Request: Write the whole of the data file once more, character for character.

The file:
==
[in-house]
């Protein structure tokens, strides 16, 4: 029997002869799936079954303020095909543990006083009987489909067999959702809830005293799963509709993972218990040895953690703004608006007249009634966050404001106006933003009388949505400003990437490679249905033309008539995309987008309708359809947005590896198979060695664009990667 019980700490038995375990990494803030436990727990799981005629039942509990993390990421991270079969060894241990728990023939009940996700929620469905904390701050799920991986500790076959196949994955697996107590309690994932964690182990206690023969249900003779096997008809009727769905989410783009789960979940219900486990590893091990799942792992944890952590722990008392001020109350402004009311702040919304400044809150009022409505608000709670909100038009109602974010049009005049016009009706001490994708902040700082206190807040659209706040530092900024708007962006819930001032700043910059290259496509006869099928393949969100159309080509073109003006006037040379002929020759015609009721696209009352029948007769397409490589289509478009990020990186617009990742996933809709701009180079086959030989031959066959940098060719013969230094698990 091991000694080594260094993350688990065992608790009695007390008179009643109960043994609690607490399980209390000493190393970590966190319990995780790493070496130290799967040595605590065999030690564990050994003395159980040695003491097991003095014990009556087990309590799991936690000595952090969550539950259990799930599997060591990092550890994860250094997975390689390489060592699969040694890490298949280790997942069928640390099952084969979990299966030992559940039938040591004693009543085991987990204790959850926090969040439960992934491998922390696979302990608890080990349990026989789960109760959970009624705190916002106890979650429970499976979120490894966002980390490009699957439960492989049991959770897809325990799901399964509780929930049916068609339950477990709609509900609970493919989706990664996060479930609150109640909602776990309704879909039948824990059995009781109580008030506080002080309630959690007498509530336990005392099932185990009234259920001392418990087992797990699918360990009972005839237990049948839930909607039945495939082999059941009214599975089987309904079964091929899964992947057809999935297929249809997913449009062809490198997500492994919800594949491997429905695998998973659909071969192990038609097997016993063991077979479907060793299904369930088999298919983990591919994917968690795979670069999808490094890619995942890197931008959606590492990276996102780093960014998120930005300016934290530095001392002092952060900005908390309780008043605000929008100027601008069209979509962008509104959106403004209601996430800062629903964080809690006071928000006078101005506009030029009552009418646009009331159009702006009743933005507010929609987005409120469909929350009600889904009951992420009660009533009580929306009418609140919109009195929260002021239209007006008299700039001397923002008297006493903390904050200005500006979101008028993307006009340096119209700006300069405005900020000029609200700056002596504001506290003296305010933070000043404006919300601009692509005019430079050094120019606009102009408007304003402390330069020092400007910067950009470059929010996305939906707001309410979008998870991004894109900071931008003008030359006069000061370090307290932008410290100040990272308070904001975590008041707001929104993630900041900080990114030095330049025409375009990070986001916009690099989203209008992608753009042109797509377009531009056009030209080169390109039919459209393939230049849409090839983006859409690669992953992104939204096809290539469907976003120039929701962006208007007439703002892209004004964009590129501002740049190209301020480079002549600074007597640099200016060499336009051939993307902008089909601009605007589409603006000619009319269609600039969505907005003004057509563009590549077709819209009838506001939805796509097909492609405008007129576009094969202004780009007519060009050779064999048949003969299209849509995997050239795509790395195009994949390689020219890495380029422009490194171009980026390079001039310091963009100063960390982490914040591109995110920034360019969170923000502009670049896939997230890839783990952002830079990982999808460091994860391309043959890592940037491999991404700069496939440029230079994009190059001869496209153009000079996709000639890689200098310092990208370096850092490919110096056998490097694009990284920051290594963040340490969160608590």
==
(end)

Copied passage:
[in-house]
């Protein structure tokens, strides 16, 4: 029997002869799936079954303020095909543990006083009987489909067999959702809830005293799963509709993972218990040895953690703004608006007249009634966050404001106006933003009388949505400003990437490679249905033309008539995309987008309708359809947005590896198979060695664009990667 019980700490038995375990990494803030436990727990799981005629039942509990993390990421991270079969060894241990728990023939009940996700929620469905904390701050799920991986500790076959196949994955697996107590309690994932964690182990206690023969249900003779096997008809009727769905989410783009789960979940219900486990590893091990799942792992944890952590722990008392001020109350402004009311702040919304400044809150009022409505608000709670909100038009109602974010049009005049016009009706001490994708902040700082206190807040659209706040530092900024708007962006819930001032700043910059290259496509006869099928393949969100159309080509073109003006006037040379002929020759015609009721696209009352029948007769397409490589289509478009990020990186617009990742996933809709701009180079086959030989031959066959940098060719013969230094698990 091991000694080594260094993350688990065992608790009695007390008179009643109960043994609690607490399980209390000493190393970590966190319990995780790493070496130290799967040595605590065999030690564990050994003395159980040695003491097991003095014990009556087990309590799991936690000595952090969550539950259990799930599997060591990092550890994860250094997975390689390489060592699969040694890490298949280790997942069928640390099952084969979990299966030992559940039938040591004693009543085991987990204790959850926090969040439960992934491998922390696979302990608890080990349990026989789960109760959970009624705190916002106890979650429970499976979120490894966002980390490009699957439960492989049991959770897809325990799901399964509780929930049916068609339950477990709609509900609970493919989706990664996060479930609150109640909602776990309704879909039948824990059995009781109580008030506080002080309630959690007498509530336990005392099932185990009234259920001392418990087992797990699918360990009972005839237990049948839930909607039945495939082999059941009214599975089987309904079964091929899964992947057809999935297929249809997913449009062809490198997500492994919800594949491997429905695998998973659909071969192990038609097997016993063991077979479907060793299904369930088999298919983990591919994917968690795979670069999808490094890619995942890197931008959606590492990276996102780093960014998120930005300016934290530095001392002092952060900005908390309780008043605000929008100027601008069209979509962008509104959106403004209601996430800062629903964080809690006071928000006078101005506009030029009552009418646009009331159009702006009743933005507010929609987005409120469909929350009600889904009951992420009660009533009580929306009418609140919109009195929260002021239209007006008299700039001397923002008297006493903390904050200005500006979101008028993307006009340096119209700006300069405005900020000029609200700056002596504001506290003296305010933070000043404006919300601009692509005019430079050094120019606009102009408007304003402390330069020092400007910067950009470059929010996305939906707001309410979008998870991004894109900071931008003008030359006069000061370090307290932008410290100040990272308070904001975590008041707001929104993630900041900080990114030095330049025409375009990070986001916009690099989203209008992608753009042109797509377009531009056009030209080169390109039919459209393939230049849409090839983006859409690669992953992104939204096809290539469907976003120039929701962006208007007439703002892209004004964009590129501002740049190209301020480079002549600074007597640099200016060499336009051939993307902008089909601009605007589409603006000619009319269609600039969505907005003004057509563009590549077709819209009838506001939805796509097909492609405008007129576009094969202004780009007519060009050779064999048949003969299209849509995997050239795509790395195009994949390689020219890495380029422009490194171009980026390079001039310091963009100063960390982490914040591109995110920034360019969170923000502009670049896939997230890839783990952002830079990982999808460091994860391309043959890592940037491999991404700069496939440029230079994009190059001869496209153009000079996709000639890689200098310092990208370096850092490919110096056998490097694009990284920051290594963040340490969160608590």